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Time of change
Big business in Poland will need to change and harness the potential of Industry 4.0 or become a drag on the economy.
What is a typical industry major in Poland AD 2017? Rankings of top domestic companies suggest it is a state-controlled business in the fuel and energy or financial services sectors.
What is its role in the economy? It is a ‘whale’ creating a kind of ecosphere that attracts smaller organisms, in this case small and medium-sized enterprises. It also plays an important role on the local labour market. The PKN ORLEN plant in Płock, for example, employs roughly 5,000 people and, according to very conservative estimates, creates seven times more jobs outside the refinery, mainly in the SME sector. All told, close to 35,000 people and several hundred small-to-medium firms have work thanks to the Płock refinery.
Operating primarily in the global commodities sector (energy, fuels and other commodities), a typical Polish major is exposed to global risks. In addition to the classic risk factors, like the economic and commodity cycles or pricing pressures from international competitors (e.g. from countries with lower labour/energy costs or laxer climate/environmental standards), new ones are emerging, like the progressive digitalisation and new business models that put consumers and their needs at the centre of attention.
At innovation-driven companies, automation, robotics and artificial intelligence are making inroads into every possible aspect of the business. What can be automated will be automated, and what can be robotised will be robotised. Businesses that employ digital robots and artificial intelligence are more agile and efficient. They are capable of identifying or even creating consumer needs in no time, delivering what is needed cheaper and faster than analogue companies.
Risk also comes from consumers, who rely on digital technologies to make investment and consumption decisions, and who consult their choices and share opinions through social networks. The risk of losing consumer trust can have far-reaching implications. The VW emissions scandal has actually led to a drop in demand for diesel-powered passenger cars. Consumers are more likely than was previously thought to choose hybrids, and are showing increased interest in electric cars. Consumers (as voters) have also decided that nuclear power plants in Germany will be closed.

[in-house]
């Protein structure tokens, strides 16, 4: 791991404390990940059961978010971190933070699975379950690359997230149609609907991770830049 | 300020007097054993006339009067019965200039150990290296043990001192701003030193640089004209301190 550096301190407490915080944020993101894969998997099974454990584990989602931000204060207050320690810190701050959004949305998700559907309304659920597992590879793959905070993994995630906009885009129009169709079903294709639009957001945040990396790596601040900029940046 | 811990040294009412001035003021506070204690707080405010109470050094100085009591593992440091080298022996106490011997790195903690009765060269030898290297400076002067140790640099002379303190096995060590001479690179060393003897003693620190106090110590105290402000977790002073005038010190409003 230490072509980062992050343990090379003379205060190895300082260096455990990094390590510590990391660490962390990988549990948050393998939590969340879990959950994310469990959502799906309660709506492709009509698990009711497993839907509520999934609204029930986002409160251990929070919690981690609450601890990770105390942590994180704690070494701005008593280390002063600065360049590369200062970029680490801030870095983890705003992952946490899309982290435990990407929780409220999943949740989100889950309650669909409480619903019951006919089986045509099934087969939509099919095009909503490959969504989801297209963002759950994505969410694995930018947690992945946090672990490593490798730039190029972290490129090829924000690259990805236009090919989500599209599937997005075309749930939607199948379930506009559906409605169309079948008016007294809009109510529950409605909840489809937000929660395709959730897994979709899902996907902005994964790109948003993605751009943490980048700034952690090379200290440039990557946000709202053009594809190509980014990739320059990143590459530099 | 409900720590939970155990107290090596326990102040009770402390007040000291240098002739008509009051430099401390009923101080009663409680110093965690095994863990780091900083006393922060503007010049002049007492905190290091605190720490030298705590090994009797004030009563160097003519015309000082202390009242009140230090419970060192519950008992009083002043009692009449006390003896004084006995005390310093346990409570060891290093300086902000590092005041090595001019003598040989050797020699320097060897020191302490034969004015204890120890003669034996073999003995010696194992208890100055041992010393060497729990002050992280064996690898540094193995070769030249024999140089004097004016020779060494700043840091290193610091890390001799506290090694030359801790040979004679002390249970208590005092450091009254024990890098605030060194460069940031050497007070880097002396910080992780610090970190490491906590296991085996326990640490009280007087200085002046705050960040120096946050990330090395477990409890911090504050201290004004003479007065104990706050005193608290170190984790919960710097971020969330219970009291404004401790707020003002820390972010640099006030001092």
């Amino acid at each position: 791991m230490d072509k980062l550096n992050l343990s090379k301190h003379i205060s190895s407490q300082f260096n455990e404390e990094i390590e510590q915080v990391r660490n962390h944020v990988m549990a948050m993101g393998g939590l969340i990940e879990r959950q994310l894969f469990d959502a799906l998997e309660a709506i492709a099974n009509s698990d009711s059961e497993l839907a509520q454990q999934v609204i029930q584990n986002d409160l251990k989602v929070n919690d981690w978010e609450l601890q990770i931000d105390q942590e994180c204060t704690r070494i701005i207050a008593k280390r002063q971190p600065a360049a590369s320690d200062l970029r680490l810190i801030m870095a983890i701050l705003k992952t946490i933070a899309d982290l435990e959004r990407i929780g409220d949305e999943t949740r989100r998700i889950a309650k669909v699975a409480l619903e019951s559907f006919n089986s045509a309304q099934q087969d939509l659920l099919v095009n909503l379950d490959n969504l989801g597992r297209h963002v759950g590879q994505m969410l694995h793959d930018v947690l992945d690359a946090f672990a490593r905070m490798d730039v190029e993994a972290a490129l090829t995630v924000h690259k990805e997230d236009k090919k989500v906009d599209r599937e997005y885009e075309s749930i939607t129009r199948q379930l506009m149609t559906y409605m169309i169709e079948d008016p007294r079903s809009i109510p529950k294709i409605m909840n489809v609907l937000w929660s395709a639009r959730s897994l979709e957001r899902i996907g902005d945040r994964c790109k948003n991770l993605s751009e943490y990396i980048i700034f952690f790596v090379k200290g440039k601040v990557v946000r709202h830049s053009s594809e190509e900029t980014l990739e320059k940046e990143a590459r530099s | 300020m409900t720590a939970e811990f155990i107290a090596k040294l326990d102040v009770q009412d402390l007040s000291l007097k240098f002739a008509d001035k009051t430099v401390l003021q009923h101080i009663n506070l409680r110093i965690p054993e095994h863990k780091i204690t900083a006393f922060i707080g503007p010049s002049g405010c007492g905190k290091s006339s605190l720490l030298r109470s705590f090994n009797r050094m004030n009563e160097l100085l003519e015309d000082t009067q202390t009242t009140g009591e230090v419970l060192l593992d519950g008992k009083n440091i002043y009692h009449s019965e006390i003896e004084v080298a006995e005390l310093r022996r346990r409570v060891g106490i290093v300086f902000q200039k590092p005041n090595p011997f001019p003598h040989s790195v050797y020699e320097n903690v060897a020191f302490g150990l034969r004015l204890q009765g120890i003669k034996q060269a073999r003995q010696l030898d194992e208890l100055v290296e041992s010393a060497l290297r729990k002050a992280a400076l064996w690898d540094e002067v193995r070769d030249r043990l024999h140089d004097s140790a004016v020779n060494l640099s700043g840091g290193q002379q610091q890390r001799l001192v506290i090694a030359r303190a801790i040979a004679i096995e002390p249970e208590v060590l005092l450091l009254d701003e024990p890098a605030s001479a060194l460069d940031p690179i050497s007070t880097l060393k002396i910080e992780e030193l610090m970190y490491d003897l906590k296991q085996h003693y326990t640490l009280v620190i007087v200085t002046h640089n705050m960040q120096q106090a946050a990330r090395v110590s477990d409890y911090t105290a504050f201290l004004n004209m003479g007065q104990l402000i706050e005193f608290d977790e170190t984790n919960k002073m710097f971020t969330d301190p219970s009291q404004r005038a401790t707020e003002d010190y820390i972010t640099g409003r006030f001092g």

There is an important conclusion to be drawn from all this. Polish corporations can and should proactively seek to harness the digital revolution to gain a competitive edge and strengthen consumer relations. They can because they have the means to do so. They should because they are the only ones with facilities that can be used to test new solutions in the fields of energy or petrochemicals. They should because there is no alternative. If Polish companies resist change, they will go under taking with them the vast army of contractors and employees.
Simply swapping an analogue business model for a digital one is no guarantee of success. Firstly, a clear business goal of digital transformation and a strategy for its implementation need to be defined. Digitalisation is not an end but a means to an end. Secondly, a company needs to mobilise adequate resources and accept the fact that it would be a long-term investment, as the thing at stake is not its financial performance but sheer survival. Thirdly, a determined senior management team is needed.
A combination of these three factors offers a chance of success. We know from experience that large, mature companies tend to refuse to redesign their business models unless faced with a real threat. A common reason for this approach is transactional thinking – we are making money now, so we are good. We will think of changing the business model when it no longer works. The problem is that when it no longer works it is too late to change it. This conclusion is of particular relevance to companies in the fuel, energy and extraction industries, characterised by long asset life cycles.
At PKN ORLEN, we have been keeping a close eye on advances in digitalisation, and we recognise an urgent need to adjust our business models even though our current financial condition is the best on record. We share our observations and conclusions in the ‘Economy 4.0. Time of change for industry’ report, soon to be published on our website.
Adam B. Czyżewski, Ph.D., has been the Chief Economist at PKN ORLEN since 2007. He specialises in the changes of the global energy sector that are driven by economic policies and revolutionary innovations.